Omar Rashid: Student of Yoga, Teacher of Youths


When did you start practicing and why?

O: I started practicing in college [about 10 yrs ago] cause my friend Mel said, “hey take this yoga class it’s amazing” [so shoutout to Mel! We thank and love you] and I went and it totally changed my view of fitness! I also found that the practice of linking my breath to my movements created this kind of meditative aspect that I found to be really invigorating and addictive… as well as challenging! So I was immediately enticed and ended up taking that yoga class every semester until I graduated. And then after college I took a break from yoga until I moved to New Orleans and found this studio which I really like.

That’s great to hear! We’re happy to have you a part of this community. Could you expound more upon the mediative aspect of the practice that you found and still find to be so enticing?

O: Well, it’s almost like I’m high when I leave… except better! My mind can drop into this space of effortlessness that allows me to no longer continue racing from one thought to the next of ‘what do I have to do next, what do I have to do next, what do I have to do next?!’... And I know it sounds like a cliche now, but I do feel like I’m with the present after I practice.

And how does this feeling of being present inform the rest of your day that proceeds your practice?

O: Well that feeling of being present is definitely not a constant, which is why I practice... There are times when I walk out of the studio and my excessive mental chatters returns within ten minutes and then other times it lasts for a lot longer. [However] I think yoga does give me the tools to find that calm mental state for when I’m off the mat and into the world.

Have you ever used those tools in your teaching profession?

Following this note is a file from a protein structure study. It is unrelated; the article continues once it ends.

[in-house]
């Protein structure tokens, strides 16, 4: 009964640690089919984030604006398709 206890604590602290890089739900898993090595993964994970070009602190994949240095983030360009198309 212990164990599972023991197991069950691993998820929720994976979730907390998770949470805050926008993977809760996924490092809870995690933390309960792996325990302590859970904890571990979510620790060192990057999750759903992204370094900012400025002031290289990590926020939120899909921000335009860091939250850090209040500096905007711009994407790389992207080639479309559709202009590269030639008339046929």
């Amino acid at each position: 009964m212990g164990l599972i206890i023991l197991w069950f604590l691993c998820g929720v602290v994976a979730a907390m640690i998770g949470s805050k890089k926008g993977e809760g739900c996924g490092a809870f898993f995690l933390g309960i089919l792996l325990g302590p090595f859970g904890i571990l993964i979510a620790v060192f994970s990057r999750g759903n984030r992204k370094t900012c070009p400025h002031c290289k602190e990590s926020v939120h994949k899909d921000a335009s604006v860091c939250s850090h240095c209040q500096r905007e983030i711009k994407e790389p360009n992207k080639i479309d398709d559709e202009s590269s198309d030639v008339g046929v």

O: Yea, definitely! We all need to take a deep breath in the classroom… And for me personally, I find that the ability to observe how I’m interacting with children and giving directions is a useful tooI that I have gained through the yoga practice. It allows me to be much more intentional, less reactive, and [more capable] of giving very clear and concise directions that allow the students to then feel more confident and successful in whatever it is we’re learning… And if I am not regularly practicing [yoga] I often times do not feel grounded enough to teach [in that manner]... and I very easily slip back into old negative patterns.


What negative patterns do you feel like are challenged in your yoga practice?

O: Well, I am so ingrained in this society that has brought me up to feel like I always need something more, ya know? I need a better job, I need more money, etc…. just always feeling like I need to progress in some very certain way comes up in my yoga practice… That kind of egotistical drive to do this pose better, and the next pose better, and the next classe better can get in the way o fully embodying just being here and recognizing that I don’t have to do anything other than just be human in this moment… Which is difficult, because I’m feeling this drive that’s been so embedded in me to be everywhere else but here. And I can understand the theory of ‘being present’ but it’s so much harder for me to practice it… But I’m always enthusiastic about showing up [to do so]. Coming here is something that I really look forward to. And I come for the yoga, but I really end up staying for the people. The sense of community here is what keeps me coming back.

Thank you for being a co-creator of this community! And for being so willing to share your perspective and have this conversation.

O: Of course.

Interview by Olivia Bowers